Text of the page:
Hunger and food security are constant topics, and an estimated one billion people go to bed hungry or malnourished in our modern world. While many of us take for granted that food is there whenever we want to eat, scientists disagree; using insects as a primary food source may the best way to combat world hunger and environmental damage.
Don’t lose your appetite just yet. There are very good reasons to include the insect world on your plate, such as:
- Insects are abundant – a plague of locusts won’t be able to eat grain fields if they get eaten first (reducing the effects of famine in many countries)
- Insects use fewer resources – it takes 7 pounds of grain to produce 1 pound of beef, and only 65% of that is usable. The ratio of feed to meat for insects is closer to 2 or 3:1, making bugs a better environmental choice.
- Bugs are nutritional powerhouses - insects are low in fat (except for grubs, which tend to be fatty), and high in protein and vitamins.
- Bugs are good economically - insects take up much less space to raise and cost less, and don’t produce the amount of pollution and greenhouse gasses that livestock megafarms do.
The list goes on, but if that isn’t enough to convince you, think about this: two billion people already add insects to their daily diet, and the United Nations Food and Agriculture Organization believe that food scarcity is a coming reality; so much so that they suggested research increase areas of insects as a food supply. It may be the only way we can keep adequate protein levels in our future populations.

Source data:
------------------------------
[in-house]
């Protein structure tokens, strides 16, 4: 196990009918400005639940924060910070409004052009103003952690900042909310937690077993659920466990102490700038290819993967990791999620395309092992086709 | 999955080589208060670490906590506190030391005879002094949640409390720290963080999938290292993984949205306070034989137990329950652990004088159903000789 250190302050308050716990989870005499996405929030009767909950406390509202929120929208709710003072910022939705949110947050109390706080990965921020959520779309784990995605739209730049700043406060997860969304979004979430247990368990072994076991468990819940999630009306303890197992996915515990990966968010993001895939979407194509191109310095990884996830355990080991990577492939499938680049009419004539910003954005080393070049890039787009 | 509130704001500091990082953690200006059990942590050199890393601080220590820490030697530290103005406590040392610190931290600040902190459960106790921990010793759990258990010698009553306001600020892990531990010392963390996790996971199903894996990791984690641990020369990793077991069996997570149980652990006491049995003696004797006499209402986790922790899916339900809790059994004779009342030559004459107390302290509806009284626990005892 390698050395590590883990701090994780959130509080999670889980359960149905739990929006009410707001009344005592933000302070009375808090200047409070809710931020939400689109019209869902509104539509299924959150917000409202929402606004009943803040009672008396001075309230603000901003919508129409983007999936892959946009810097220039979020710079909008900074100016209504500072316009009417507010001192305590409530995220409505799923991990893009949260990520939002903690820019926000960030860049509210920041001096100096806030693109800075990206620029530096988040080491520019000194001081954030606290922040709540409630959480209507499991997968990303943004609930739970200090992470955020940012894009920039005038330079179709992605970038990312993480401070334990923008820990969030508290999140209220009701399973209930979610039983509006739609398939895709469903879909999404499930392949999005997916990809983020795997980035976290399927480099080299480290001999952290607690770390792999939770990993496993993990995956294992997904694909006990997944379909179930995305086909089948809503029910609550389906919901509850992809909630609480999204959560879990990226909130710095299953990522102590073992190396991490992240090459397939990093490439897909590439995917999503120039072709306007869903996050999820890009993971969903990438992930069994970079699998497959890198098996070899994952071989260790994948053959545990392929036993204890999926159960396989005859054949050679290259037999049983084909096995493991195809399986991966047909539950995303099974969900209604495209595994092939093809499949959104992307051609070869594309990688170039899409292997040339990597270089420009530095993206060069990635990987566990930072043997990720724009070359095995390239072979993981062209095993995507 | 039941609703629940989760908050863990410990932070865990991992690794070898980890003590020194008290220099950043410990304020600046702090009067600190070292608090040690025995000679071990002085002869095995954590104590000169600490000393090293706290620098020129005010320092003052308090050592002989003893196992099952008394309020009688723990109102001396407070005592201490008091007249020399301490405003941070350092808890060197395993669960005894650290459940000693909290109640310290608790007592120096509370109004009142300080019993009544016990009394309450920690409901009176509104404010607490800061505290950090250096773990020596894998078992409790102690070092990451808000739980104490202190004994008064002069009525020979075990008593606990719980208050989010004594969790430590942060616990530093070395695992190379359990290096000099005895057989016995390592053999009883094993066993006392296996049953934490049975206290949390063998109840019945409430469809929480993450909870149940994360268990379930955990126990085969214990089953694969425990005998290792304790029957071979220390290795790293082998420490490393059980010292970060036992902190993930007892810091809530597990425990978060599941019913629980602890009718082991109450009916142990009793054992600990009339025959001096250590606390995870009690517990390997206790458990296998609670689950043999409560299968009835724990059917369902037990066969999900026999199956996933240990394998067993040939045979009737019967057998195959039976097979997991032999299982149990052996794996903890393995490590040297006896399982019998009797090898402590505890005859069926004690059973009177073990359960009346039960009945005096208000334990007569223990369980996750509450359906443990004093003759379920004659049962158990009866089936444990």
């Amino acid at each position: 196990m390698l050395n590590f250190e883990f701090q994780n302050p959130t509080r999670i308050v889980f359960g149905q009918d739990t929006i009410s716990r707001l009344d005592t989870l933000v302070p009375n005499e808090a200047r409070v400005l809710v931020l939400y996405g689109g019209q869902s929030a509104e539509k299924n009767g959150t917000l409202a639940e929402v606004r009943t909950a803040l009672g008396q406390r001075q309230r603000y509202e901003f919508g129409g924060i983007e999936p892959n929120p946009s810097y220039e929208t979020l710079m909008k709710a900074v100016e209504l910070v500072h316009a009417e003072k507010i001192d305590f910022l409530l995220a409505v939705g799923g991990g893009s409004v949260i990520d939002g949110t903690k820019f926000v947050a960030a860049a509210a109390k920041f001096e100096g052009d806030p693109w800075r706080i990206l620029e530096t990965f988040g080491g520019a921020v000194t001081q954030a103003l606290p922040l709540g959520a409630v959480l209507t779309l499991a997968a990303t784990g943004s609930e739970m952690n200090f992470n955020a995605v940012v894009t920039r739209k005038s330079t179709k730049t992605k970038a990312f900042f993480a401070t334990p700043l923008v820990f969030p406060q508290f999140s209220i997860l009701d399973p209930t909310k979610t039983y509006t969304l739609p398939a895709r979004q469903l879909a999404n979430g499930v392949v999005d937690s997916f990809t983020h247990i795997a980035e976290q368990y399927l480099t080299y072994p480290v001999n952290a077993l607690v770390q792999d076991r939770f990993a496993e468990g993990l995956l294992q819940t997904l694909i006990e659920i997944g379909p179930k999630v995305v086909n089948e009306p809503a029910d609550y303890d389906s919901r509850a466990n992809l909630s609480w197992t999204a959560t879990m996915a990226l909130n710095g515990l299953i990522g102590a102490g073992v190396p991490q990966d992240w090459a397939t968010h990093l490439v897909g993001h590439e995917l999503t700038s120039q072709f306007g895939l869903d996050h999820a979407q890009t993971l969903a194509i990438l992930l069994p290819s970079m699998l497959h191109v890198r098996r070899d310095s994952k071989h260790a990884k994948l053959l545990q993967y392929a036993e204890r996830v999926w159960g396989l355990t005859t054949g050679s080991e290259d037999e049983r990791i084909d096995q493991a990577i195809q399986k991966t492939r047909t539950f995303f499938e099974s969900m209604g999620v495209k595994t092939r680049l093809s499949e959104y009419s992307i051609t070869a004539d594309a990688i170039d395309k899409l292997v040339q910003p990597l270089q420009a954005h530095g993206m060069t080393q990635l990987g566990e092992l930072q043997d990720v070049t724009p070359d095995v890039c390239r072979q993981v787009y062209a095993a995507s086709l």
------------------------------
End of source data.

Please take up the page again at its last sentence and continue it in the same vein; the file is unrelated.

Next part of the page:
While this may feel like a moment out of “Soylent Green,” insects have been in our food supply for, well, forever. FDA regulations state specific levels of “insect parts per million” for food manufacturers as law, and there is an excellent chance that your Cheerios may have had a bug bonus in them at some point in time. But since you didn’t see anything that looked crawly when you ate them, no harm no foul, right?
This brings up the cultural taboo of eating insects in western society. Chinese diners think nothing of the after-dinner scorpion, but getting the western buy-in will be difficult. Scientists believe that the biggest use for insect protein will be in the form of protein powder that can be added to smoothies, baked goods, and everything else. Mealworms are currently being researched for use as the base of this protein supplement, but don’t expect them to always be organic. Just like mass-produced chicken, pork, or beef, even your mealworms may be given hormones and antibiotics someday, too.
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